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Le Manu Fe’ai – Fuao

Le Manu Fe’ai – Fuao - from the village of Vatia stroking its way towards the finish line to win the first heat of the 2018 Flag Day Fautasi Race. This year's regatta used ‘best time’ overall to determine the winner of the Faigamea ile Tai, and the Fuao, recording the best time of 27.56, claimed the title as overall winner. [photo: TG]
Two heats, best time determines winner for this year’s faigamea i le tai

Pago Pago, AMERICAN SAMOA — The 2018 Flag Day Fautasi Race scheduled for last Saturday was moved up to this past Monday not only because of harsh weather conditions, but because most of the captains were unable to abide by committee rules to move their boats behind the buoys at the starting point.

On Saturday, it was a short racecourse — just outside the mouth of the harbor — due to the weather with the pouring rain making visibility difficult, while ocean swells made it impossible to align the fautasi for a fair starting line up.

Come Monday morning, Lt. Governor Lemanu Peleti Sialega Mauga called a meeting with all the captains at the committee tent at what is usually the finish line of the race to discuss regatta issues. 

It was there everyone agreed that the race would start within Pago Pago Harbor — using the finishing line as the ‘start’ — and race out towards the buoys near Onesosopo, then turn around and head back into the Harbor to finish – the same style of race that is hosted during the annual Coast Week.

With the agreement of all the captains, the race was on and two heats were scheduled to accommodate all 9 competitors with the final results coming by way of who clocks the best course time.

The heats began around 10 a.m., with no rain, although overcast conditions continued.

And, with the course set as a ‘turn around’ inside the harbor and based on time, everyone was betting with the knowledge that these turn-around races always seem to favor the fautasi designed with the back chopped off, like the Fuao and Paepaeulupo’o, which are built to easily maneuver turning points – leaving fautasi like the Aeto, Matasaua II, and the Taema II, built for straight hauls — meaning they have to take wider turns.

And, the Fuao and the Paepaeulupo’o II certainly showed this advantage by leading the race from the starting point to the turn-around.

Heat No.1

The first heat, which featured the Fuao, Matasaua II, Fealofani Samoa III, Iseula Ole Moana II, and the Aeto, was a tight one to begin with, as the starting strokes for all competitors had them vying for the lead to hit the buoys ahead of the pack.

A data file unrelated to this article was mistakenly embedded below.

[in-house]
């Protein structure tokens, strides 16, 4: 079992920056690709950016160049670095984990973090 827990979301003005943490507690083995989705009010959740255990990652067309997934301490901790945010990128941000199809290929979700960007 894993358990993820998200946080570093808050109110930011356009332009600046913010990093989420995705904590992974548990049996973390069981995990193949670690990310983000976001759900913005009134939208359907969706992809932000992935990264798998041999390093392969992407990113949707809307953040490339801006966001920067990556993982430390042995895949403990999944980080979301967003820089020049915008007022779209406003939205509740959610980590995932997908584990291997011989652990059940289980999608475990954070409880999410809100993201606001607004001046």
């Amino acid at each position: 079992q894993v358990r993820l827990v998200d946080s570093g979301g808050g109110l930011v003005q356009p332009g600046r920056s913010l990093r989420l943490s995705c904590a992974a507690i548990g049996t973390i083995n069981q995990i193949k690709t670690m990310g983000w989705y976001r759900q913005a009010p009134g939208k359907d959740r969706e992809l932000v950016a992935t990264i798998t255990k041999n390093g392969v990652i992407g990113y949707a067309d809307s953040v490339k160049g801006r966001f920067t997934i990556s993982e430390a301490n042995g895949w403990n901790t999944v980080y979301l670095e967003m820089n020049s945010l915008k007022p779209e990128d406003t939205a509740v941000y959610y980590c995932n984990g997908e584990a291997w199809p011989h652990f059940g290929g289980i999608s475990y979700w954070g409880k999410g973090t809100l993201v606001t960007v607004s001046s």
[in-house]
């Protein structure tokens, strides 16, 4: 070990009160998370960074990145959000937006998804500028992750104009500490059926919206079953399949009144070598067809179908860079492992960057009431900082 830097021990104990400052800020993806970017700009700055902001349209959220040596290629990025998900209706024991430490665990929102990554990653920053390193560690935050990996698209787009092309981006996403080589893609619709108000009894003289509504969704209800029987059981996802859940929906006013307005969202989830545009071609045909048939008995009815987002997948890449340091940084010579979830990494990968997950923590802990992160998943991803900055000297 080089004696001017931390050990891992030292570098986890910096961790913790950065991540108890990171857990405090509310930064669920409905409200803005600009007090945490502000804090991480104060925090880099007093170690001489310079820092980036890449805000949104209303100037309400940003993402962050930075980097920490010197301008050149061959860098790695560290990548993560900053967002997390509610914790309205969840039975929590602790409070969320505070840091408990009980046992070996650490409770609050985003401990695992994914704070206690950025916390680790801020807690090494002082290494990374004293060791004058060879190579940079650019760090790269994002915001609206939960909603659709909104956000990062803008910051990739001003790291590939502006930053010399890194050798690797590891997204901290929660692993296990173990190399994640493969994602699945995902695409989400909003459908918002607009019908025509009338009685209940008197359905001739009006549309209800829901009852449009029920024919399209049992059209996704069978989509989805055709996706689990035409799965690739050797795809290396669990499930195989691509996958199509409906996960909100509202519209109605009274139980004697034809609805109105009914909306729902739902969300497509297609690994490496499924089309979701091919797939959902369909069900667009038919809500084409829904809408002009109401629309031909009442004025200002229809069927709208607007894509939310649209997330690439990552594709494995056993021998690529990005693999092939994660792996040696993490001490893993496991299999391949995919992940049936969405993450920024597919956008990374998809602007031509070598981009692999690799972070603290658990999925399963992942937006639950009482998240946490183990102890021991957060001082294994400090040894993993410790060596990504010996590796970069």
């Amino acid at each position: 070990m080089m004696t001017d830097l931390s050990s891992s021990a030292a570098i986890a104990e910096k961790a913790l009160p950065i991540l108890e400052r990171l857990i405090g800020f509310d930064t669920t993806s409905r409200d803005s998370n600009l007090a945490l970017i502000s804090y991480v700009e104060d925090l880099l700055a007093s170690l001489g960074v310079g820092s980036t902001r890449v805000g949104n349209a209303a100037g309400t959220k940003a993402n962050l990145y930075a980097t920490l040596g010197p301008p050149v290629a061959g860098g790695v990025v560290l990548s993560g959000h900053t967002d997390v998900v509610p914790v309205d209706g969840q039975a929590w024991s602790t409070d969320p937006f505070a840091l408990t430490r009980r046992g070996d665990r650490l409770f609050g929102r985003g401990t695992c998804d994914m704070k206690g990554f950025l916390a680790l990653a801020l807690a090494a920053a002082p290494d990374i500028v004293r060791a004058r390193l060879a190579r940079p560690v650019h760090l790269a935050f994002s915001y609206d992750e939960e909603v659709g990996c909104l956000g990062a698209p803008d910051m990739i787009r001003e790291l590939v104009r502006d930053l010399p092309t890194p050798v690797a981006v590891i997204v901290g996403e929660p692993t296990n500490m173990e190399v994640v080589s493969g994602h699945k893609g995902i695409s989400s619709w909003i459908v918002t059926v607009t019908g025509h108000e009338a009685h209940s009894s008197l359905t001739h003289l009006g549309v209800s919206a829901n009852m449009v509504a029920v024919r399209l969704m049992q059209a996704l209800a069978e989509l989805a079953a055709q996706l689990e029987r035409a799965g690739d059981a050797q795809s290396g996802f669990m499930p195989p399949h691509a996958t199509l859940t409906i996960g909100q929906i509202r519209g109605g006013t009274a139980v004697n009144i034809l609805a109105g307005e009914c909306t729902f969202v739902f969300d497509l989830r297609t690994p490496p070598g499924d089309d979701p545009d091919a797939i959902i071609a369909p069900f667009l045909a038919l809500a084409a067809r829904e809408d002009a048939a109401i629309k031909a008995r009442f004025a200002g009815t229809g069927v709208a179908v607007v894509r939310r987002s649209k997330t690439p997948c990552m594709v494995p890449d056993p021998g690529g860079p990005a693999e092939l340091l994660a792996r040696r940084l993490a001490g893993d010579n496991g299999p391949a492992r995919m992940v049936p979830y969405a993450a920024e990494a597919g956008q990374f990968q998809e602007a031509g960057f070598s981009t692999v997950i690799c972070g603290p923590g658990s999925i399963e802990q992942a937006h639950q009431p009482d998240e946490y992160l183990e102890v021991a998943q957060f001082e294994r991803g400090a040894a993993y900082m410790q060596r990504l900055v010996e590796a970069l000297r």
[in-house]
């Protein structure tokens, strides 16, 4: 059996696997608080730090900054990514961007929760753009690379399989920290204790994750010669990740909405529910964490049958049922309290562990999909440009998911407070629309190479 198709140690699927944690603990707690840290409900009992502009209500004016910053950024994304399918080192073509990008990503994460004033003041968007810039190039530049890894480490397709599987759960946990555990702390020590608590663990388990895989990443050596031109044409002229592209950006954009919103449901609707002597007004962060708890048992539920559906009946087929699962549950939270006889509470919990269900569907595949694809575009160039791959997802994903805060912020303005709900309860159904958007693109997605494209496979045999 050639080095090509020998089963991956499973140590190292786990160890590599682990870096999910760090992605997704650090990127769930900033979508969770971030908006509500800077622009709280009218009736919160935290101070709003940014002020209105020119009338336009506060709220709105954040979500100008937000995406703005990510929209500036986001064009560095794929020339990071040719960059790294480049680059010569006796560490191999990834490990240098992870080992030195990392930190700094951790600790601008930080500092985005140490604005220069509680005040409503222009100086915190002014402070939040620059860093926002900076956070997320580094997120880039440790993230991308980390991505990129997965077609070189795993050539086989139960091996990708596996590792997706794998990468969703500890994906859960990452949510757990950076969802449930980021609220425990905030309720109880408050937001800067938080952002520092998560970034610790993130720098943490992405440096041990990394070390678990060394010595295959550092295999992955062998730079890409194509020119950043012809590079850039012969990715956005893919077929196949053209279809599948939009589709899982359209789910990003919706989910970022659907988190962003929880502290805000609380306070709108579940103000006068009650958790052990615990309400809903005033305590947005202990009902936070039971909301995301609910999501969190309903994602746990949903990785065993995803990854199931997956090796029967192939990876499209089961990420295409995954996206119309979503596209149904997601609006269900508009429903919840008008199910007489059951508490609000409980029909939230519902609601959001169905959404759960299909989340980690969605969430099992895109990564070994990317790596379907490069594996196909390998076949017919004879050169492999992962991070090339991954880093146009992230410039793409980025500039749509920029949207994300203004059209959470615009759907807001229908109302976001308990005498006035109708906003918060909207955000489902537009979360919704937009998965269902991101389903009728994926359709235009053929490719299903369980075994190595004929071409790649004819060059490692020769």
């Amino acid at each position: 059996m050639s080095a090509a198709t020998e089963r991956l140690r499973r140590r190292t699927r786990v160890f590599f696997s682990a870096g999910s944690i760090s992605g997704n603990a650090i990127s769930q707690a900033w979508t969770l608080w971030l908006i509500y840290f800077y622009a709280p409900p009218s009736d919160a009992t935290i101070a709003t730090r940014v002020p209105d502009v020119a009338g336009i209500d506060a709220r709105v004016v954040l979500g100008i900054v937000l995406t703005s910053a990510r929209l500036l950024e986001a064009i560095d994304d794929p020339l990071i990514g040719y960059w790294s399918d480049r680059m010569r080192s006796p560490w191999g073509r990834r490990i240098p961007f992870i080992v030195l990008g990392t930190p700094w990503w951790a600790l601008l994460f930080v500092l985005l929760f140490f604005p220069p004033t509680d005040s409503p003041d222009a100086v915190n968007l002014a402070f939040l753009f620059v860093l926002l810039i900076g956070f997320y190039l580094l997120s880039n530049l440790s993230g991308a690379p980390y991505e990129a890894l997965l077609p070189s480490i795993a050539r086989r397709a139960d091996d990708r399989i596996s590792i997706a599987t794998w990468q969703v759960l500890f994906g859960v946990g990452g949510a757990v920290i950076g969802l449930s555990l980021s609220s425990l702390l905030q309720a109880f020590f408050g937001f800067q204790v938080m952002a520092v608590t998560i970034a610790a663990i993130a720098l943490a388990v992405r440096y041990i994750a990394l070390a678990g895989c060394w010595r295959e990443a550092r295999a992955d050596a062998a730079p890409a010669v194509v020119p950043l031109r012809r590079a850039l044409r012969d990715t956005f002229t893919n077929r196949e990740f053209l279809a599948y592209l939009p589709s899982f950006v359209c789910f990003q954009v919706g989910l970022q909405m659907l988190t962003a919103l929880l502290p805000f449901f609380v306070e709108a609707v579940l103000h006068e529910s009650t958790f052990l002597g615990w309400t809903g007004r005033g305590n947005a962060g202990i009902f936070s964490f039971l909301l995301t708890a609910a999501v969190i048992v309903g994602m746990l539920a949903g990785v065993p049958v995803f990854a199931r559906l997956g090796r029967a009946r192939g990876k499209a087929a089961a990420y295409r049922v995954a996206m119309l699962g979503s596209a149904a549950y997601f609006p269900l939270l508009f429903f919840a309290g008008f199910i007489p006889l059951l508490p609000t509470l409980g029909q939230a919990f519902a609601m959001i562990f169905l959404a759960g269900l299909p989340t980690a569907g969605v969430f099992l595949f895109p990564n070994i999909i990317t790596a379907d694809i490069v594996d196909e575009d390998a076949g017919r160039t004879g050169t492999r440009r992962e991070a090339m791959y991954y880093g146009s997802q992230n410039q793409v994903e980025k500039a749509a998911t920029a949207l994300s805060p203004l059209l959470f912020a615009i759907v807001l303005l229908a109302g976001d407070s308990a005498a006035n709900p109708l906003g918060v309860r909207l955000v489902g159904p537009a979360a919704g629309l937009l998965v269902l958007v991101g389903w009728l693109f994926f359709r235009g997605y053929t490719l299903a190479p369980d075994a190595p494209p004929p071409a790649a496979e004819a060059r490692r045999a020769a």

It didn’t take long for the Fuao to get ahead of the rest; when the Vatia fautasi hit the cannery area, they didn't look back and led the race from then on.

The Iseula Ole Moana II was just behind the Fuao heading towards the turning point, but they were shocked to see the Matasaua II creeping behind them near the turn, heading back inside the harbor.

The Matasaua II overtook the Iseula Ole Moana II in Utulei and from then on, they were out to chase the leader, the Fuao, which was clearly ahead.

Meanwhile, the Fealofani Samoa III was just behind the Iseula Ole Moana in 4th place, and the Aeto from Pago Pago was in deep trouble, trying to balance their way from the effect of the waves that were caused by the fautasi ahead of them.

Despite being in the clear lead, the Fuao continued to race for their time — acknowledging that the second heat could bring heartbreak with the Paepaeulupo’o II waiting to compete in the second heat.

Heat #1 results: the Fuao first, the Matasaua II second, the Fealofani Samoa III third, the Iseula Ole Moana II, whose crew members stopped paddling just before the finish line, nevertheless, placed fourth, and in last place was the Aeto from Pago Pago.

Heat No. 2

The second heat was comprised of the Taema II, Paepaeulupo’o II, the Fono, who were utilizing the God is Great fautasi, and the Toa o Samoa (Army Reserve) crew who rowed the Sinapioa fautasi.

The Paepaeulupo’o II immediately took off during the opening of the second heat, escaping with the lead just past the Marina in Malaloa – but just behind them hanging on to second place was the Army Reserve crew, who joined the faigamea i le tai for the first time.

As the second heat was passing the cannery area, the Taema II caught up with the Toa o Samoa crew and overtook them before the race reached Aua. Meanwhile, the Paepaeulupo’o II was clearly ahead and was reaching the turning point of the race.

But as Aua was turning to head back into the harbor towards the finish line, they were shocked to see the Taema II creeping up behind them near the buoy – and this was where the Taema II had their work cut out for them, as they had to take a much wider turn compared to the Paepaeulupo’o II, adding more distance between the two as they both headed back towards the finish line.

The Paepaeulupo’o II crew led comfortably with long strokes to take the clear lead ahead of the Taema II and the other two competitors fell behind even more — at this point — there wasn’t a question as to which team would win the second heat.

At the finish line, the Aua villagers were seen shouting with joy when they saw the Paepaelupo’o II with their ‘apa foe fa’atigi’ finishing in first place, and just behind them by a distance of four fautasi lengths was the Taema II; placing third was the Toa o Samoa, and falling way behind the rest was the Fono, who finished in last place.


1. The Fuao - 27.56

2. Paepaeulupo’o II - 28.30

3. Matasaua II - 29.06

4. Taema II - 29.21

5. Fealofani Samoa III - 29.41

6. Iseula Ole Moana II - 30.04

7. Toa o Samoa (Army Reserve)  - 31.49

8. Aeto - 33.29

9. Fono - 33.39